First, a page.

(OK, I haven't touched Nero since version 6.0. But I distinctly remember it also leaving about a hundred dead end registry entries after the install).
     
    Last edited: Jul 31, 2018
  7. captaincranky

    captaincranky TechSpot Addict Posts: 13,929   +3,303

    I'm a bit confused as to how much freedom from advertising you think you should be entitled to with a free version of any anti-virus program. If you don't pay, you get pop up ads for the full program. That's with Avira, AVG, and I'm assuming the rest of the freebies.

    So, Avira used to be the wost, now it's not so intrusive. Your favorite freebie to insult, AVG", "ain't very good", is probably the least bother, and it's never let me down.. Avast I wouldn't touch, simply by virtue of the relicensing requirement after 18 months. I can imagine that nets you a bit of an ordeal when you try to re-up your license.

    As shallow and self serving as it might seem, I limit ther number of machines I regularly use online, by the number of trusted AV programs I can get for free.

    Windows AV, "Security Essentials" was discontinued for XP, since it's no longer supported, and for all the reviews I've read about it, it stunk to high heaven anyway.

    So yeah, with free AV programs, you do have to, "look the gift horse in the mouth", and suffer through a few ads while you're at it.
     
    Last edited: Jul 31, 2018
  8. learninmypc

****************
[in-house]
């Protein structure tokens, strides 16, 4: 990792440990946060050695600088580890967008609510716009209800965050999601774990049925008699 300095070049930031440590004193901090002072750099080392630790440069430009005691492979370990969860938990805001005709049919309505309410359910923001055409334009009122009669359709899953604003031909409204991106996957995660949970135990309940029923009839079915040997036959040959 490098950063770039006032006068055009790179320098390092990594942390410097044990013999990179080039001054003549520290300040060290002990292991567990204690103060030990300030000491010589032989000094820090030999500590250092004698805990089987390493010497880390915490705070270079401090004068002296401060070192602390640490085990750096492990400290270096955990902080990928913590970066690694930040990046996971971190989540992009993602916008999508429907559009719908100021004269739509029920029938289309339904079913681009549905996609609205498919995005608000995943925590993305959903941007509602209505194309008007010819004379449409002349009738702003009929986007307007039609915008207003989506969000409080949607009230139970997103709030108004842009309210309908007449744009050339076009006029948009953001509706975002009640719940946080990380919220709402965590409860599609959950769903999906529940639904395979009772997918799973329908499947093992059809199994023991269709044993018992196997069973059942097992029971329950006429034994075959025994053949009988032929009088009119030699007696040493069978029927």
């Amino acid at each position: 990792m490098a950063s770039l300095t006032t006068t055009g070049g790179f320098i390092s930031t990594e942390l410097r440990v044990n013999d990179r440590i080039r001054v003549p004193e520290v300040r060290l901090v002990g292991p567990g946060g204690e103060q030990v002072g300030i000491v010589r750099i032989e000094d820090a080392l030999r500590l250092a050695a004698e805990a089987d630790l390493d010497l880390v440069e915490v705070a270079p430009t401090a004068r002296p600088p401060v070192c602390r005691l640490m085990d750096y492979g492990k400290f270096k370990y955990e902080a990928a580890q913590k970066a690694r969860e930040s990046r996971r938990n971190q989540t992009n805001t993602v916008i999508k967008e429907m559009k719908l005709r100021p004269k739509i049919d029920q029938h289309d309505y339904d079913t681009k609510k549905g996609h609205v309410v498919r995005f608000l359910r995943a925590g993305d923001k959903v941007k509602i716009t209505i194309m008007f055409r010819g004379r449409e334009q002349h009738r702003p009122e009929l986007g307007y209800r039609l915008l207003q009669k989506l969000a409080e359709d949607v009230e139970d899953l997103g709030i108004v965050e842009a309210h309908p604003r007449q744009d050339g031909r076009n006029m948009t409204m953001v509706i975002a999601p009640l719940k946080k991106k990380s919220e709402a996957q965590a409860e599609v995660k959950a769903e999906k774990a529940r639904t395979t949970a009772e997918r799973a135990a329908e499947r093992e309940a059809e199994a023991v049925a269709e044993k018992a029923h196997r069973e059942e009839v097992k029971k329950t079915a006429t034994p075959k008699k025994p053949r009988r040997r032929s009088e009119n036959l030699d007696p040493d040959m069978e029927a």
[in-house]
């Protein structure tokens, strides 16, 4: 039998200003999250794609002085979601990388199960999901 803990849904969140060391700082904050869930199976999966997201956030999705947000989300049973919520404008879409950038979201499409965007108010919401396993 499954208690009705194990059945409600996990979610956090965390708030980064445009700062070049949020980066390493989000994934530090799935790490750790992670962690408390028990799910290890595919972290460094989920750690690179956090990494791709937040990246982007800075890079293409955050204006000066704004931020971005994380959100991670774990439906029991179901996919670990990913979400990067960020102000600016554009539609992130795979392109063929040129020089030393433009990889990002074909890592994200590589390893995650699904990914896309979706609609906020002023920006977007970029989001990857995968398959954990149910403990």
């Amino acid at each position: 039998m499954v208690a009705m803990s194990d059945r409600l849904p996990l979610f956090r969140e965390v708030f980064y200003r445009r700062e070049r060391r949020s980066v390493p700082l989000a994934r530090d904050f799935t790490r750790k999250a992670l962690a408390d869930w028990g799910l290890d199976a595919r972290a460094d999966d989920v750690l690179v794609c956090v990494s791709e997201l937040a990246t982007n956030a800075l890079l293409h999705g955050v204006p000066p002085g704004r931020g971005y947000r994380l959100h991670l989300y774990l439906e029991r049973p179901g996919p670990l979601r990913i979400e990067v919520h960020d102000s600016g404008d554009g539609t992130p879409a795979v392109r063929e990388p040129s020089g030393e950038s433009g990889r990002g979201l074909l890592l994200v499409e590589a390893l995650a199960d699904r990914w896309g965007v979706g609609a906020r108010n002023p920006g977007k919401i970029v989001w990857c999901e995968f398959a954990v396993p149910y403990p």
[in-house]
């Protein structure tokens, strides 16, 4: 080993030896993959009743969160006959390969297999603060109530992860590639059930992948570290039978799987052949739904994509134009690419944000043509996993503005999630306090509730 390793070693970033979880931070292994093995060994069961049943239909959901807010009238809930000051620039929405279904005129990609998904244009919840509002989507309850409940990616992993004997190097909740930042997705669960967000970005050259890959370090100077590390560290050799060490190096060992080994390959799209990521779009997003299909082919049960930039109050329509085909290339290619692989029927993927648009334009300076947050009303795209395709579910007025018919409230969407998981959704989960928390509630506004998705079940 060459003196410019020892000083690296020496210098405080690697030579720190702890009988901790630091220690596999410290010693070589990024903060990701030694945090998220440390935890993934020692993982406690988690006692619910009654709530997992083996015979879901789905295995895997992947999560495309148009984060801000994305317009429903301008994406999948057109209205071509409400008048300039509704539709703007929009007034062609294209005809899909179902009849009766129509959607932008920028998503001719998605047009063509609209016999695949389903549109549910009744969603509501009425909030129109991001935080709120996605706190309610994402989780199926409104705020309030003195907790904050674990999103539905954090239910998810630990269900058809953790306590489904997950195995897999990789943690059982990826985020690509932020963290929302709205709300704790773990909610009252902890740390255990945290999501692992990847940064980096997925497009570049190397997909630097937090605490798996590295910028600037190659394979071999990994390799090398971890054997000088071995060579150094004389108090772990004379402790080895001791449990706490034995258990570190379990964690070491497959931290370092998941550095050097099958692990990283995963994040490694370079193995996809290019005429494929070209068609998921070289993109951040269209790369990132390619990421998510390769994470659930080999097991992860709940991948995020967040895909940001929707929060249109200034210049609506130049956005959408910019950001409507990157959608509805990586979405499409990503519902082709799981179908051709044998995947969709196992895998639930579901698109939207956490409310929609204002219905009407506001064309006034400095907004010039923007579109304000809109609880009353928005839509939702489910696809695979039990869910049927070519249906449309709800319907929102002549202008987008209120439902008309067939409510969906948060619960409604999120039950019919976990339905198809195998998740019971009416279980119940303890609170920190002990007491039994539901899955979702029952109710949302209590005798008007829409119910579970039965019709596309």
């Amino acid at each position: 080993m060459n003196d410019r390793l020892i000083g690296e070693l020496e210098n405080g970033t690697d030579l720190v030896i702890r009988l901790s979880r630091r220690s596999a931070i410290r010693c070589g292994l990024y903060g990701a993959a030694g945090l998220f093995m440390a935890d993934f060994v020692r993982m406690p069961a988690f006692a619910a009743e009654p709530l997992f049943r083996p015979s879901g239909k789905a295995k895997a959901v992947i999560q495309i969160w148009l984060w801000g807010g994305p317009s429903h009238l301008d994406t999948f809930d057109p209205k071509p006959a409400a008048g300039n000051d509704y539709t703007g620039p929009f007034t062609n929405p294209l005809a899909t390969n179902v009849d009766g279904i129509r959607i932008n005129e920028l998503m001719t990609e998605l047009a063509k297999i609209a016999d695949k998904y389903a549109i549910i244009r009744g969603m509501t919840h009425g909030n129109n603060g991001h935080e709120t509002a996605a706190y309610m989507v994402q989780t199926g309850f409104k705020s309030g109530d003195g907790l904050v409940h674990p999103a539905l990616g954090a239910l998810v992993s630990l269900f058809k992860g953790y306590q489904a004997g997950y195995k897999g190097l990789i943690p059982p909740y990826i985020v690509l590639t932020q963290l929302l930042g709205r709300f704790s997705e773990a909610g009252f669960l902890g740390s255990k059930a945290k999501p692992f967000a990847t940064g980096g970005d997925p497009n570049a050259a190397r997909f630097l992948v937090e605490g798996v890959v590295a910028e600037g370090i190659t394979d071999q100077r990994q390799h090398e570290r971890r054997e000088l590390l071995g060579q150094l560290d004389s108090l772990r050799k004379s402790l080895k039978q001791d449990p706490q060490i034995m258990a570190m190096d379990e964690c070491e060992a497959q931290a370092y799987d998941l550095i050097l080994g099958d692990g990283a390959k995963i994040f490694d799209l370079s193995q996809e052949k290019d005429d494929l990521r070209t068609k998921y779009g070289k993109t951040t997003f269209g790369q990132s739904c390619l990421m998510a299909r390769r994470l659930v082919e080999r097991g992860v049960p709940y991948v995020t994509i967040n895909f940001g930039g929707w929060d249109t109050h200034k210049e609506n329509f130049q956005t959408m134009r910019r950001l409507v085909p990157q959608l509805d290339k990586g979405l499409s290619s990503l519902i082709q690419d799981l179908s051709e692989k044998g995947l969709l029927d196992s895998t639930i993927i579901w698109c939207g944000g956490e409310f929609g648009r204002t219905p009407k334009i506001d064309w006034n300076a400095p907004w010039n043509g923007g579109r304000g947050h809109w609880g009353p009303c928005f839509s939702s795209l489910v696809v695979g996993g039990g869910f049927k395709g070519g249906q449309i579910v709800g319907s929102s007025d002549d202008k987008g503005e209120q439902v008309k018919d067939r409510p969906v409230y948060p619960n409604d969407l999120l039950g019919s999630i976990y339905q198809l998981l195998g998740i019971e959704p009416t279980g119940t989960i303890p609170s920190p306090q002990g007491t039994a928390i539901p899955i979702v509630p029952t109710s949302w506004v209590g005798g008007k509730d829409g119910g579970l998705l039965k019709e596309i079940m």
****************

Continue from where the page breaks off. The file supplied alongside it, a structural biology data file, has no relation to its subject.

learninmypc TS Evangelist Topic Starter Posts: 8,537   +555

    I have tried finding "UPDATED" tutorials on many free security programs but have had zero luck,
     
  9. jobeard

    jobeard TS Ambassador Posts: 12,366   +1,389

    I'll harp once again on the big difference in A/V programs; aka Reactive vs Proactive.

    The highest majority of A/V programs are Reactive; the seek to remove infections and virus' already present on the HD. This includes all Microsoft offerings.

    I've opt'd for Avast as it is Proactive; attempts to not let the bad guys get to the HD in the first place --
    • an ounce of prevention is worth a pound of cure
    Examining all email attachments and any browser clicks to see what lays beyond is effective and time saving as well. My laptop does need to periodically scan, scan, ... and scan some more only to discover NOTHING has change, thus saving my battery too.

    If I need to tolerate a pop-up once/day for that level of real protection, so be it.
     
  10. learninmypc